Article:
Were the policies that seemed to favour the interests of Central Canada, necessary as nation-building endeavors?
Policies which depicted favoritism of Central Canadian interests were unnecessary in nation building. This is because they resulted to charges of intolerance among different Canadian provinces for example Alberta and Ontario which seemed to conflict over the National Energy Policy (1). Charges of intolerance are a hindrance to nation building as they challenge Canada’s cherished self perception as a peaceful and non-racist society.
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According to Shawn, there are considerable economic disparities in Canada (2). Therefore a policy which seems to favor central Canada worsens these disparities and is likely to be the cause of charged intolerance among disadvantaged provinces hence being a hindrance to nation building (3). The varying dynamics among Canadian provinces in terms of resource endowment, geographical location, racist perceptions and policy implementation causes competitive undercurrents (2). According to Simeon and Robinson, these were worsened by policies which seemed to favor central Canada and interfered with nation building by causing province-province and province-federal conflicts (3).
Are Canadians more regionally oriented than nationally oriented?
According to Simeon and Robinson, vertical competition of federal government and provinces since1970s and 80s (era of competitive federalism) and in Canadian politics depicts a shift to regional orientation because the constitution does not enumerate areas of provincial and federal jurisdiction, hence forcing federal and provincial governments to devise policies (jointly), such as environmental policies (3). Furthermore, federal-provincial conflicts from growth of provincial welfare states, revenue-sharing conflicts from expansion of Albertan oil sector and emergence of nationalism in Quebec depict the regional orientation of Canadians (3).
According to Bakvis and Skogstad (1), competitiveness of Canadian federalism enhances single party governments to form executives in provincial-parliamentary settings. This creates the perception of a Canadian-regional orientation, since provincial premiers forcefully challenge federal government by arguing for provincial citizen-advocacy roles against elected members of national parliament (3). In addition, racism and diversity of demographic features of Canadian provinces cause state-federal competition thus creating a notion of regional orientation (2). Polling data also suggests that citizens from economically and geographically peripheral provinces advocate for a regional orientation, as they have a sense of alienation from the political, industrial and economic centre in a national orientation (2).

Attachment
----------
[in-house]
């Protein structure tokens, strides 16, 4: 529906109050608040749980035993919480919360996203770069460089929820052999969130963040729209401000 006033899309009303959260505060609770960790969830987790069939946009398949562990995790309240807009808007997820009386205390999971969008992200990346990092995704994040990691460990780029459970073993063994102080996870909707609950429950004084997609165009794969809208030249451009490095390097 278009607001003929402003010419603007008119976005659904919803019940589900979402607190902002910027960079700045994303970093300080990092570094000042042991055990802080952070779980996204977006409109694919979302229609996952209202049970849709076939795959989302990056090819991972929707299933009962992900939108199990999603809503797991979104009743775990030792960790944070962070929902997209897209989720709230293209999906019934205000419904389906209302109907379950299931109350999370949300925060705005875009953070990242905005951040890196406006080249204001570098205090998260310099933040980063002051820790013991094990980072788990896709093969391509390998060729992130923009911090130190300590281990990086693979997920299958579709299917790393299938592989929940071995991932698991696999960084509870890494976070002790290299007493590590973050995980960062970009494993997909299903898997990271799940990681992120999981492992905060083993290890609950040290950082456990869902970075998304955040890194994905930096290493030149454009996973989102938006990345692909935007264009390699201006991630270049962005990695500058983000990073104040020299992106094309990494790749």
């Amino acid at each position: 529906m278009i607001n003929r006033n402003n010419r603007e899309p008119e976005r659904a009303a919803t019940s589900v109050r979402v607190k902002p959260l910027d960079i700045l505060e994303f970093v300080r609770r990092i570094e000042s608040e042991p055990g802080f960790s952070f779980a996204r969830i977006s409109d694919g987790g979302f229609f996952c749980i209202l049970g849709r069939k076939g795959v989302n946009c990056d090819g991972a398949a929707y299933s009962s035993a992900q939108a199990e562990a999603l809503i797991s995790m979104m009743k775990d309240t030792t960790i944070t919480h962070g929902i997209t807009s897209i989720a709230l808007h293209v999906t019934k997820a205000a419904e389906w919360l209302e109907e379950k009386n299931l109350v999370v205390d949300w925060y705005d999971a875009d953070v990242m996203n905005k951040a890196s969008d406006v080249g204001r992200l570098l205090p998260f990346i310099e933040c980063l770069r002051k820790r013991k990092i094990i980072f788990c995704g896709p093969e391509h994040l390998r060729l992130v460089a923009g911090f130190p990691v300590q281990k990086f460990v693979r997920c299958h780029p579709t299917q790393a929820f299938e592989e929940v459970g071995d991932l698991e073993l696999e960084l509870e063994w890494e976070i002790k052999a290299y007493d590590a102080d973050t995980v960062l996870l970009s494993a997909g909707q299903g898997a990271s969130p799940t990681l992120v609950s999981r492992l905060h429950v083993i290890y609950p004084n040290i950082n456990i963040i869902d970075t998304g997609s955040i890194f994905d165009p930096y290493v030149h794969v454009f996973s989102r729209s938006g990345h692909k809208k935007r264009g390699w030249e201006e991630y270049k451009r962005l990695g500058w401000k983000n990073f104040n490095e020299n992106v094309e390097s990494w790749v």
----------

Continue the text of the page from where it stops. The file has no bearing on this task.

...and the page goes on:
Was Alberta right to be upset about the National Energy Policy?
According to Bakvis and Skogstad, the attempt by the Canadian government to maximize control and ownership of the energy industry (through the National Energy Policy) was legitimately justifiable and hence Alberta, the richest of Canadian provinces, was not right to be upset by the National Energy Policy (NEP). NEP aimed at protecting consumers from surging oil prices which affected Canadian oil-dependent activities (1).
According to Shawn, the price controls and federal taxes on energy products were misconstrued by Albertans as an intention to protect consumers in certain regions such as Ontario (2). This was contrary to NEP’s aim which was clearly stated as aiming to protect all Canadians from surging oil prices. Demonstrations and law suits against the federal government by Albertans was not right because Alberta was bailed and saved from bankruptcy by Ontario in 1930s (2). Furthermore, in 1960s, Diefenbaker’s National Oil Program was instituted to dispatch oil to Alberta, despite negative consequences on consumers in Ontario (1).
Though NEP has been a subject of controversy between Albertans and other regions until recent times, critical analysis on how it is implemented should be carried out to avoid regional interests and inconveniences to Alberta including western alienation, intrusion in Alberta’s right to control its natural resources, use of NEP to benefit Central Canada and emigration of oil companies from Alberta causing unemployment (1).
- Bakvis H, Skogstad G. Canadian federalism: Performance, effectiveness and legitimacy. Second edition. Toronto: Oxford University Press; 2008.
- Shawn H. Revisiting western alienation: Towards a better understanding of political alienation and political behavior in Western Canada. In: Young L, Archer K, editors. Regionalism and party politics in Canada. Toronto: Oxford University Press, 2002; p. 40-80.
- Simeon R, Robinson I. State society and the development of Canadian federalism. Toronto: University of Toronto Press; 1990.